The context in which these decisions are being made — a highly politicized, socially and racially charged context — reeks of political decision-making under pressure. This is not decision-making driven by school safety best practices. It is not the best way to make policy decisions in general. Beware that public safety policy decision making made in these short-term contexts has a long-term high risk of leading to disaster.
School administrators likely to be left empty-handed down the road when seeking to return SRO programs
The official position by police and school leaders now is that even if removed from the schools, the police will respond when called. But by the time a school needs to call the police, it is already in reactive mode. The SROs who prevent incidences from occurring will not have been there to do so.
Looking down the road, it is foreseeable that a time will come when other presently less-vocal parents who are not presently in the spotlight will call for the return of SROs to their schools. So will some of the shortsighted teacher unions that are currently calling to remove school police to advance their political and social philosophies, forgetting that it is their teachers who often rely upon officers to help keep school safe. When the next high-profile school shooting occurs, these same school leaders will likely be scrambling to appease the next vocal group who will be calling for heightened security and the return of police to schools.
But the short-sighted superintendents and boards who are now caving to political pressure need to recognize that when the political heat is turned on them later on to return police to the schools, they may not have the option to do so. Current SROs will be reassigned to other police duties. As post-COVID-19 budget cut hit police departments, providing SROs when school leaders come calling a year or two down the road may be out of reach. Many police officers, realizing how the SRO program was disbanded for political reasons, will chose not to return to the unstable leadership environment where they were unrightfully evicted, even if given the chance to do so.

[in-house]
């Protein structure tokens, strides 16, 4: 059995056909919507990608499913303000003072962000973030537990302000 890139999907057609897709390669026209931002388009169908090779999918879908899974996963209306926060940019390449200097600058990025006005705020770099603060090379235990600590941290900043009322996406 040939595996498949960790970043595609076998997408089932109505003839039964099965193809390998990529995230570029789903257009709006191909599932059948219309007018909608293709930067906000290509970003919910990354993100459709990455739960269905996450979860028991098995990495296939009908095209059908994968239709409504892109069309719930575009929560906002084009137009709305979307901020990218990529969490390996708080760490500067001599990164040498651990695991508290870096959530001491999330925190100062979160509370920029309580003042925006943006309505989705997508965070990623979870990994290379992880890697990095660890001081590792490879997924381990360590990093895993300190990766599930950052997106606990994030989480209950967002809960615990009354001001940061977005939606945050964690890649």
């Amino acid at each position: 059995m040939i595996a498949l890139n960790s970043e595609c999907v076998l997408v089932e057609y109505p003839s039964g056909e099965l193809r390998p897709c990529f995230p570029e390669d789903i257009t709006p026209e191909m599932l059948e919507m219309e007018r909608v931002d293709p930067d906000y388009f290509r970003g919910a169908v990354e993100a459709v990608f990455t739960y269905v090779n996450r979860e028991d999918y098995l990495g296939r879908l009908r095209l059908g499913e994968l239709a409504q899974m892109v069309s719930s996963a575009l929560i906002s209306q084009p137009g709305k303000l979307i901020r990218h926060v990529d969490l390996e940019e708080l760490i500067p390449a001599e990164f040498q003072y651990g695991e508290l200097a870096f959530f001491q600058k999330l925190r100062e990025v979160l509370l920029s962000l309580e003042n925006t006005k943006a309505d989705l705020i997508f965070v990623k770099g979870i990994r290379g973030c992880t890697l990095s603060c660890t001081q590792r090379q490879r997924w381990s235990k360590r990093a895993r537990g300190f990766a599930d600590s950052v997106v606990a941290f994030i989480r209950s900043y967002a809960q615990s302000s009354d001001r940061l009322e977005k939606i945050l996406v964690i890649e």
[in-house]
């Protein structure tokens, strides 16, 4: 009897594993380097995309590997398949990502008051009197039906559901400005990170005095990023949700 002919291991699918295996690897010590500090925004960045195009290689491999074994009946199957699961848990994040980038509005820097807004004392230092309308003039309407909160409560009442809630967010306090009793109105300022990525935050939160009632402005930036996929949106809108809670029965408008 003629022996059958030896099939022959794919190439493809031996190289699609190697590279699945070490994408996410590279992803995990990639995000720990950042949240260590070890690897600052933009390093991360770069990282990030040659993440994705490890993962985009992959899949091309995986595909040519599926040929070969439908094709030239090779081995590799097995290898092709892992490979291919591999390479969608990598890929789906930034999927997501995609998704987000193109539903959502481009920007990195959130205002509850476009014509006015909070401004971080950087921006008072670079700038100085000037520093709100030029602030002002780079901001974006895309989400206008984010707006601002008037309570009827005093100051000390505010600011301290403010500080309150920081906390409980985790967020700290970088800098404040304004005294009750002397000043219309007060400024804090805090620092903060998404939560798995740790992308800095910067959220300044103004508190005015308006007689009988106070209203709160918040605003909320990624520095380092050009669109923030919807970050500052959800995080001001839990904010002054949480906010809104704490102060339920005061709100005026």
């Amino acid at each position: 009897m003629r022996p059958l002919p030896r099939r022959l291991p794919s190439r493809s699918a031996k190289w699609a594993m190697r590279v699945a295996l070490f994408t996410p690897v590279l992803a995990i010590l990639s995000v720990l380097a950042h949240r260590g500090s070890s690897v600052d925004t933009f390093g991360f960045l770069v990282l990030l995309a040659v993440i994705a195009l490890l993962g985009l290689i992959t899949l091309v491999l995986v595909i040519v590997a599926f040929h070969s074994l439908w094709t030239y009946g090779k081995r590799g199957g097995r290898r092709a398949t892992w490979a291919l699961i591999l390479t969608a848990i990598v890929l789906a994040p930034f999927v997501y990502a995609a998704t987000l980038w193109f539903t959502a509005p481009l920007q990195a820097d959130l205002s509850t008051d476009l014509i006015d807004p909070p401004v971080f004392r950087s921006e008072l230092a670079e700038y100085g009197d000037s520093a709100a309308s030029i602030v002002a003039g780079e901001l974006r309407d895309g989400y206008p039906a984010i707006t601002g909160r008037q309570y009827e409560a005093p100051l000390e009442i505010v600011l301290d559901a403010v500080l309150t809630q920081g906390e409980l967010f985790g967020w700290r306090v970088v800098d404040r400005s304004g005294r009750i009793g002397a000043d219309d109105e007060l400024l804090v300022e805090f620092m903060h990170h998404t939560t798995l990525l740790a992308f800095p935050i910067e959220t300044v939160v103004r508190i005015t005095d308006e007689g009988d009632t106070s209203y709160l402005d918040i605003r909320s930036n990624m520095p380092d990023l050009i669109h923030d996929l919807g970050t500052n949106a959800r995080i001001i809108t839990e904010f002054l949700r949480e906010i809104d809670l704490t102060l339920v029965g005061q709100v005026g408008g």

Perhaps it will be then that school superintendents and principals will understand the meaning behind Winston Churchill’s quote:
“An appeaser is one who feeds a crocodile, hoping it will eat him last.”
School administrators will solely own potential safety and liability risks due to bad policy making
George Floyd should never have died in the hands of Minneapolis police and the way it occurred rightfully shocked this nation.
Knee-jerk policy changes, however, are not the answer to safer schools. What is popular is not necessarily what is right, nor does what is the trend of the day make good school safety policy.
Short-term appeasement in response to political pressures may leave school leaders realizing that they are stuck with their political decisions of today and tomorrow. Removal of police from schools may leave them all by themselves as a “partnership” of one.
While we operate in an unprecedented time of uncertainty, one thing is clear: School boards and administrators will have to own their abrupt decisions AND the potential safety and liability risks that come with it.
Ken Trump is the President of National School Safety and Security Services